As the weather warms up, families everywhere are eager to head outside for some adventure. If you’re looking for a new activity that’s fun, reasonably inexpensive, and can teach your kids skills like persistence and focus, try kite flying!
The American Kitefliers Association (AKA) recommends all kite enthusiasts follow the six steps below for a successful day of fun outside. We’ve broken down these components so that you can begin your kite flying journey as a family this spring. This fun pamphlet also highlights the essential tips, so your kids can get excited about the adventure, too. Before you begin, check out this glossary for common kite-related terms. Then, off you go!
“Pick the right day, time, and wind” is the first step from the AKA. Most kites are made to fly with a light, steady wind, so aim for a day when the breeze is predictable. It’s best to avoid early morning and evening since winds during sunrise/sunset can be unpredictable. The Beaufort Scale is a useful chart that details the link between common observations (like leaves twirling on the ground) and wind speed. You can use this chart to estimate what “force” number the wind is around you. For optimal conditions, the AKA recommends flying during gentle and moderate breezes (Force 3 or 4).
Even before you choose the right time to fly, take your family and scope out some location options for your adventure—that way, you’ll be ready when the time is right! Open, flat areas are the best because you’re more likely to get a steady wind without turbulence from buildings or trees. There’s also plenty of room to run and let out your line without getting tangled up in branches. Look for fields, beaches, even parking lots; just make sure you aren’t close to any power lines.
There are many varieties of kites, but the basic distinction is whether the kite has a single line that controls it or multiple lines and what shape the fabric of the kite takes. The single-line kite is the most common and best for beginners. Using only one string that connects your handle to the kite (where it may branch off into a couple of attachment points), the fabric shape can be almost anything, but the most popular kinds are diamond, delta, and sled. Flat kites like the diamond are easy to make at home with your kids or inexpensive to buy premade.
While your kite is the most important item to bring on this adventure, having a few other things will make the outing more enjoyable. The AKA recommends bringing food, water, and a first aid kit, plus comfort items like folding chairs, blankets, and umbrellas. Make sure to pack a few toys that your kids can use if you have to wait for the wind conditions to improve—frisbees, balls, and even bubbles are great options! Gloves (to protect your hand holding the string) and a hat are helpful for the actual kite-flying, scissors and tape for last-minute repairs, and a camera is a must to capture the experience!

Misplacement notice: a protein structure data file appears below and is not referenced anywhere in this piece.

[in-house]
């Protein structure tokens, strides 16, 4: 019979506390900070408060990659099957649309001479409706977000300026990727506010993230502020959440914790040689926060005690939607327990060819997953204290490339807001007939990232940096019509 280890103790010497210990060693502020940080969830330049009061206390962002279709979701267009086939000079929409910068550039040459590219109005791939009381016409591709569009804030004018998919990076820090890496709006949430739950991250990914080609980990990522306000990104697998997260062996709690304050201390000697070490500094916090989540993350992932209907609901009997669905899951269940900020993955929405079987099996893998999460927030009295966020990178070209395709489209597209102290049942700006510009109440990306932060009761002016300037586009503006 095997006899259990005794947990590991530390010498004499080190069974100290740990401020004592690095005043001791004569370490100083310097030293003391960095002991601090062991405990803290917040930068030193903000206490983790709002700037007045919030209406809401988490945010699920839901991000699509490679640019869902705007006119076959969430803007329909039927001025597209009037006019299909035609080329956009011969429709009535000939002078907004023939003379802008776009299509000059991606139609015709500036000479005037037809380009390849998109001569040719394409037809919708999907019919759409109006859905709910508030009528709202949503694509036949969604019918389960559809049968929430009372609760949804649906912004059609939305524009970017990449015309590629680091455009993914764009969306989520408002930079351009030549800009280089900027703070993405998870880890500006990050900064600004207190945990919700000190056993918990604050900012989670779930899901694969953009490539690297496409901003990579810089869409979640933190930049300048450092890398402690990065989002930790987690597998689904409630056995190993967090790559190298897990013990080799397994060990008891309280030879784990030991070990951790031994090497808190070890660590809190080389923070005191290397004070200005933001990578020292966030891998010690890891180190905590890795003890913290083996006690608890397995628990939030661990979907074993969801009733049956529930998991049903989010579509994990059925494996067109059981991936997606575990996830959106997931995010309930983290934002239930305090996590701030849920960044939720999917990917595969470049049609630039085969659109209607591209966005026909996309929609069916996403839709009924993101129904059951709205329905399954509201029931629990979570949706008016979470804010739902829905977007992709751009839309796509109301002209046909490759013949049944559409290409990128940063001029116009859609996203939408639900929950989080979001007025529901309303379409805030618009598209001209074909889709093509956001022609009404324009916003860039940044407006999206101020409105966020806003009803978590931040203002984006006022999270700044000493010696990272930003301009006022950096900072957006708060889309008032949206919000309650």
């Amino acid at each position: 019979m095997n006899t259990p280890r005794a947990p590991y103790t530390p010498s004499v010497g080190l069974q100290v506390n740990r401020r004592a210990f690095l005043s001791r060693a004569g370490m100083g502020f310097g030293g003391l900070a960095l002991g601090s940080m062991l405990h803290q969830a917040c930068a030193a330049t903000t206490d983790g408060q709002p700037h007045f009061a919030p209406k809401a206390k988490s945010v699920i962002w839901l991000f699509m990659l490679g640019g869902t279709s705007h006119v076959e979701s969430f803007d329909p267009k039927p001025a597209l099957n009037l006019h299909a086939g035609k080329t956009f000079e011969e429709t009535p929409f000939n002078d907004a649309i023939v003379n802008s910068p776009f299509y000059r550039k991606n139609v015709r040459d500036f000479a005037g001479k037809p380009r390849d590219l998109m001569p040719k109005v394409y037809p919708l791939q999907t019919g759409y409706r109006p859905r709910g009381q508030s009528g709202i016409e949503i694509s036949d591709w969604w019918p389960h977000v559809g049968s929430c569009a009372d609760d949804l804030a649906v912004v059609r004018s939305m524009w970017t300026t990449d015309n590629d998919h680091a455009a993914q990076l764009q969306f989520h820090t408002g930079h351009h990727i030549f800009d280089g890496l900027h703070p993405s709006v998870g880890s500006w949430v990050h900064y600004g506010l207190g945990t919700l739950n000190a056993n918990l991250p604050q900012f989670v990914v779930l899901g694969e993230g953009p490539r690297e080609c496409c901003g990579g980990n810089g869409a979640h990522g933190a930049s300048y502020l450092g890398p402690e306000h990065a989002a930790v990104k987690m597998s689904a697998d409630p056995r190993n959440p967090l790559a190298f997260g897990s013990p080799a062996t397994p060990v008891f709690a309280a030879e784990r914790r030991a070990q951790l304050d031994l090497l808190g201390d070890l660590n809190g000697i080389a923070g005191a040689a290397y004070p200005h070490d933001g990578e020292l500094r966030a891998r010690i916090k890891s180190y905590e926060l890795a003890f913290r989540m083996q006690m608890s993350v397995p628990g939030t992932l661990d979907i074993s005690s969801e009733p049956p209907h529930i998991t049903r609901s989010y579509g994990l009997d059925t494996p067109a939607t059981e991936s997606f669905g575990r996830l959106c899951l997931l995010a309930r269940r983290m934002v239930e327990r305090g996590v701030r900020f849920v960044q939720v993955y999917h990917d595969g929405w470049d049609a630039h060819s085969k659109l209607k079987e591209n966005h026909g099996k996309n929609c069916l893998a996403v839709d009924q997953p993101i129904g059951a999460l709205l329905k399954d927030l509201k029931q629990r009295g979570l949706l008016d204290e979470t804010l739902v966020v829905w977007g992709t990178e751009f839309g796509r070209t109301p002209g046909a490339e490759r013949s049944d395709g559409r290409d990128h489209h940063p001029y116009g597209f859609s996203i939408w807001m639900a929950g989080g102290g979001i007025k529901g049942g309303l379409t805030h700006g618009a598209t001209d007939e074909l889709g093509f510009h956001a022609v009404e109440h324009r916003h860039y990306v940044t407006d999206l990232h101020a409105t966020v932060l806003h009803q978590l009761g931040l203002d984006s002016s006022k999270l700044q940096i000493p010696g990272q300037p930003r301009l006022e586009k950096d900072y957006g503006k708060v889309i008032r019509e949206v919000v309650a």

Like many other sports and hobbies, becoming an expert kite-flyer requires lots of practice. For an extensive instructional resource, refer to the AKA’s guide here. A few basic procedures will help get your kite adventure off the ground. Begin with a single-line kite and stand with your back to the wind while you let out the line. If the wind is too light, have a helper hold the kite downwind, and then let it go while you take a step backward—you have liftoff! Adjust the bridle (where the string attaches to the kite) up for higher winds and down for lighter winds or add/remove tails until you reach a steady state. When your kite is stable, let out more line and watch it fly. To land a kite, slowly reel in the line. If the wind is very strong, reeling in may strain and break your kite. Instead, have one person hold the handle while another slowly walks along the line using a gloved hand or piece of bent wire to bring the string down closer to the ground.
Even the most well-prepared kite fliers have bad days. The wind is wrong, your line breaks or too many other people are around. Make family kite-flying a time to remind your kids that adapting to changing conditions is an essential skill to learn, and then model this practice. Some problems during flight can be fixed in the moment, while others will need more time at home. Being flexible and adapting quickly are key traits for an expert kite flyer!
Armed with this basic knowledge, you’re ready to head outside and let the wind be your guide!